Liquids in Heart Disease.
In the treatment of heart disease, specialists are now unanimous in the opinion that two things at least are necessary. One that the patient be kept absolutely quiet, especially in extreme cases, and the other that the quantity of liquids taken be materially reduced in dilatation of the heart from valvular disease, especially where there is mitral and aortic regurgitation such as occurs from excessive beer-drinking.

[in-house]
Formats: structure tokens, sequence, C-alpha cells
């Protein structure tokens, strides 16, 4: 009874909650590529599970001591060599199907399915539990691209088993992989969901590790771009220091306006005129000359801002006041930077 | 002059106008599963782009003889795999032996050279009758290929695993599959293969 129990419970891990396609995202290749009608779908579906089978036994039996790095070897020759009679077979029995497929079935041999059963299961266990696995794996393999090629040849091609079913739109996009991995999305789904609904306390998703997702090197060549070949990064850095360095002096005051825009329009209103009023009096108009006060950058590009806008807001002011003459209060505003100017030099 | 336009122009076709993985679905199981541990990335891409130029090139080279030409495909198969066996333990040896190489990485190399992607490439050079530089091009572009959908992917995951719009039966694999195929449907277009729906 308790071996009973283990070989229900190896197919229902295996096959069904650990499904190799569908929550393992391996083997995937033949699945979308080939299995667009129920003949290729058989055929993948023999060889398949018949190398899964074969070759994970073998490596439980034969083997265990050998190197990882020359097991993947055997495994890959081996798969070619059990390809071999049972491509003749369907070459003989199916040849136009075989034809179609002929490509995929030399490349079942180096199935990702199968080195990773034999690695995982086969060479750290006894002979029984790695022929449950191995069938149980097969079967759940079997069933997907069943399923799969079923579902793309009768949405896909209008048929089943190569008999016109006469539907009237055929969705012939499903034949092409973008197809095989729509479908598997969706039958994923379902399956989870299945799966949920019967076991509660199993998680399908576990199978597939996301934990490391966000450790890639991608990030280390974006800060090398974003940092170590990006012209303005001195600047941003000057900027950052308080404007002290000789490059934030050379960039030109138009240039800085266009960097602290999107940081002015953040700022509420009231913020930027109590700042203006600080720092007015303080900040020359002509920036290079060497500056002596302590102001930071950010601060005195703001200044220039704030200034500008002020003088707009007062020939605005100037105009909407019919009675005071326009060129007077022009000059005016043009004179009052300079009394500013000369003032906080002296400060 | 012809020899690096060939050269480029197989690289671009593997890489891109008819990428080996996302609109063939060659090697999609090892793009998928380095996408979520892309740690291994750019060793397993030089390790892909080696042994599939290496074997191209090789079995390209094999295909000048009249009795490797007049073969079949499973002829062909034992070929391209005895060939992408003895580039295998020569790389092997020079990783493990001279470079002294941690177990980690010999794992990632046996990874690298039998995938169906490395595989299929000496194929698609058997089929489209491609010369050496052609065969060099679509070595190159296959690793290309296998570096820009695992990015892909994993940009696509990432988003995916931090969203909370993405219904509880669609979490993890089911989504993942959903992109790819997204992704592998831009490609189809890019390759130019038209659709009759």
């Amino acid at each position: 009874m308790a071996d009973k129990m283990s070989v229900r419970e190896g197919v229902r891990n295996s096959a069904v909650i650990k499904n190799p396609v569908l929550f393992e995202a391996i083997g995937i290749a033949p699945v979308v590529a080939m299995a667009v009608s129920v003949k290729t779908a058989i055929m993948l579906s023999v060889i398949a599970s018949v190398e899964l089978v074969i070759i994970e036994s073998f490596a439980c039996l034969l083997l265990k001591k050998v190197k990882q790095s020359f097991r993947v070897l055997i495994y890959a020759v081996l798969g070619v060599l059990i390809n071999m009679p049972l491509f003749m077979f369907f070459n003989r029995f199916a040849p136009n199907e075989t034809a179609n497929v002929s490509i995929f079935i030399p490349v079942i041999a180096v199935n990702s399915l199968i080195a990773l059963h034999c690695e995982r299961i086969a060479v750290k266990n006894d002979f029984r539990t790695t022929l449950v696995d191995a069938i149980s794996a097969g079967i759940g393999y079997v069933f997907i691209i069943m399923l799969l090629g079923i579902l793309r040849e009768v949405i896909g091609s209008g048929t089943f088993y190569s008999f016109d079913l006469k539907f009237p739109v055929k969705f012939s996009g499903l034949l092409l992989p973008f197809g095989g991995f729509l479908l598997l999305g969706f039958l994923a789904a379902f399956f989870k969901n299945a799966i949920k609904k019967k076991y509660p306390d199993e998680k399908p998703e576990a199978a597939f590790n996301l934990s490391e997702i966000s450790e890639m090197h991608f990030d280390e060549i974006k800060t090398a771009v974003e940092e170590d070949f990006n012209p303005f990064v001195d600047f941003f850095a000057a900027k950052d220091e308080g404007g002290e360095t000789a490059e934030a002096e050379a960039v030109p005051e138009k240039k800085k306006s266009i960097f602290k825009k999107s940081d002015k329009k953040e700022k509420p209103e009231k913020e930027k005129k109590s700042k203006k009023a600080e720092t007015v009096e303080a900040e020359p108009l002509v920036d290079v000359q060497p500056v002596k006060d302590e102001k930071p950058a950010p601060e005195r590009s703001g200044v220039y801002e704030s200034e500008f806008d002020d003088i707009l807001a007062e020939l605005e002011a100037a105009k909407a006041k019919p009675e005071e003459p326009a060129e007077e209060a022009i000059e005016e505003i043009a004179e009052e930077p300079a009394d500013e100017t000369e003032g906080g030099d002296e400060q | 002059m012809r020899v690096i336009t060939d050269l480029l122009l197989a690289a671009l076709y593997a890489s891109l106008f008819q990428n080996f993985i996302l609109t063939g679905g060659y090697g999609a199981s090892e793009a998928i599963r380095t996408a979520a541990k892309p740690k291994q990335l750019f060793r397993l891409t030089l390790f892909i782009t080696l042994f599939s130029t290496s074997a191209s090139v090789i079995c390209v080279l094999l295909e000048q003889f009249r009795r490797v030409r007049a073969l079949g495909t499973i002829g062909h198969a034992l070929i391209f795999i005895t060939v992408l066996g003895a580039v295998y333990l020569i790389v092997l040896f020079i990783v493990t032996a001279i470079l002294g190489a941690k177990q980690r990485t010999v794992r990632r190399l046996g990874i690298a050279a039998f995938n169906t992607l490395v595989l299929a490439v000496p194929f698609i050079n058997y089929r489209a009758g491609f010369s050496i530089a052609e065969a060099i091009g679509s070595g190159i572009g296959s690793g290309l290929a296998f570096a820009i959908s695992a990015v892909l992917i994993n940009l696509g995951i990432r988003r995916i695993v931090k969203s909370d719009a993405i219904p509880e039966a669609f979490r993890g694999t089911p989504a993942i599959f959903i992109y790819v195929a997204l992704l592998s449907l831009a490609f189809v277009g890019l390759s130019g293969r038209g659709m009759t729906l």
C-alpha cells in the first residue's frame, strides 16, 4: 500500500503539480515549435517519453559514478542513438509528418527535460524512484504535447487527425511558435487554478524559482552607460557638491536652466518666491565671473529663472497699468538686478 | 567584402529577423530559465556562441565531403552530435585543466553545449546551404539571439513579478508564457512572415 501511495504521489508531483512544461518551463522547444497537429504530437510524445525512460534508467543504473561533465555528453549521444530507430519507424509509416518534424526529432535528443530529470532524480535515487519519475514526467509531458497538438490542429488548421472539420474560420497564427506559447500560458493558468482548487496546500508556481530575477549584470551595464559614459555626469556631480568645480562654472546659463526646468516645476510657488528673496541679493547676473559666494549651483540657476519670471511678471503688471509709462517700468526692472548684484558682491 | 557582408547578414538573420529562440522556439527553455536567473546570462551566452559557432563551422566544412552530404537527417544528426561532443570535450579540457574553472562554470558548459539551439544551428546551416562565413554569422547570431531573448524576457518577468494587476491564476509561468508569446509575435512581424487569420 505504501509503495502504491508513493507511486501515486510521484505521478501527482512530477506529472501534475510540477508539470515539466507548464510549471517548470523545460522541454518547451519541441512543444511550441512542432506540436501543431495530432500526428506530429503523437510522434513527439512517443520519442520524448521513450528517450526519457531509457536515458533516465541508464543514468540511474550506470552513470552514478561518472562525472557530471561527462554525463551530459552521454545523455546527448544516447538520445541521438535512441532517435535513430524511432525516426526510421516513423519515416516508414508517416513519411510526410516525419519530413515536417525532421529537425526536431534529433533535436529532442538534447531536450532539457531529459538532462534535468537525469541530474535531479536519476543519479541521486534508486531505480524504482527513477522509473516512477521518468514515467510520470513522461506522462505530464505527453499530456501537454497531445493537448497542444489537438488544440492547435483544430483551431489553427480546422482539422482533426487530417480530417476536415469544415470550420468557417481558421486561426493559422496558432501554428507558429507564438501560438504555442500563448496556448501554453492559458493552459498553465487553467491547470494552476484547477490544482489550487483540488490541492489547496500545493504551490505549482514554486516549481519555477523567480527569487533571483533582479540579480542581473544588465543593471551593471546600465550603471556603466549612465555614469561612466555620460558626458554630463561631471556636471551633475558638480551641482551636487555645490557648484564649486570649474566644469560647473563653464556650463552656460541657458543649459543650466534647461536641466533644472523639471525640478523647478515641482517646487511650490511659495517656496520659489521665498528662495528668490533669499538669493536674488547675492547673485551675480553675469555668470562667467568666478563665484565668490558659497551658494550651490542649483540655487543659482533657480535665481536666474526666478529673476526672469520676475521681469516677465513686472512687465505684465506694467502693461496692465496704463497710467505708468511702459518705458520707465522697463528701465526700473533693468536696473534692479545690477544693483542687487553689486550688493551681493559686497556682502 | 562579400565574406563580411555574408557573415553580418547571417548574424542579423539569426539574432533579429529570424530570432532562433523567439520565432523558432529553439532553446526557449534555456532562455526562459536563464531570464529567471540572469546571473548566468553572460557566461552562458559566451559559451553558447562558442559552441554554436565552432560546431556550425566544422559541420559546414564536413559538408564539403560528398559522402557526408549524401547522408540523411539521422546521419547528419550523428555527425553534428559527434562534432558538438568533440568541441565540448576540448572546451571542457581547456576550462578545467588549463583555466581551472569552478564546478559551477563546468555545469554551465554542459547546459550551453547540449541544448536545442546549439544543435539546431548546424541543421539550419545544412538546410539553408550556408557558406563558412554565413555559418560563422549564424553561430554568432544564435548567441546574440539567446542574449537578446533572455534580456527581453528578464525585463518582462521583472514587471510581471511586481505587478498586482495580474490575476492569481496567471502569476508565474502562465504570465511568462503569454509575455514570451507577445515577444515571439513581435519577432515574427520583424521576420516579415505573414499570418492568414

In arterio-sclerosis it is necessary to prescribe liquids to promote the elimination of toxins, but when the dilatation is extreme, the quantity of fluids increases the labor of the heart and raises blood tension. This naturally increases difficult breathing, dropsy, and other evidences of progressive failure of the heart. The older the patient the greater the danger.
Ellingwood's Therapeutist, Vol. 2, 1908, was edited by Finley Ellingwood M.D.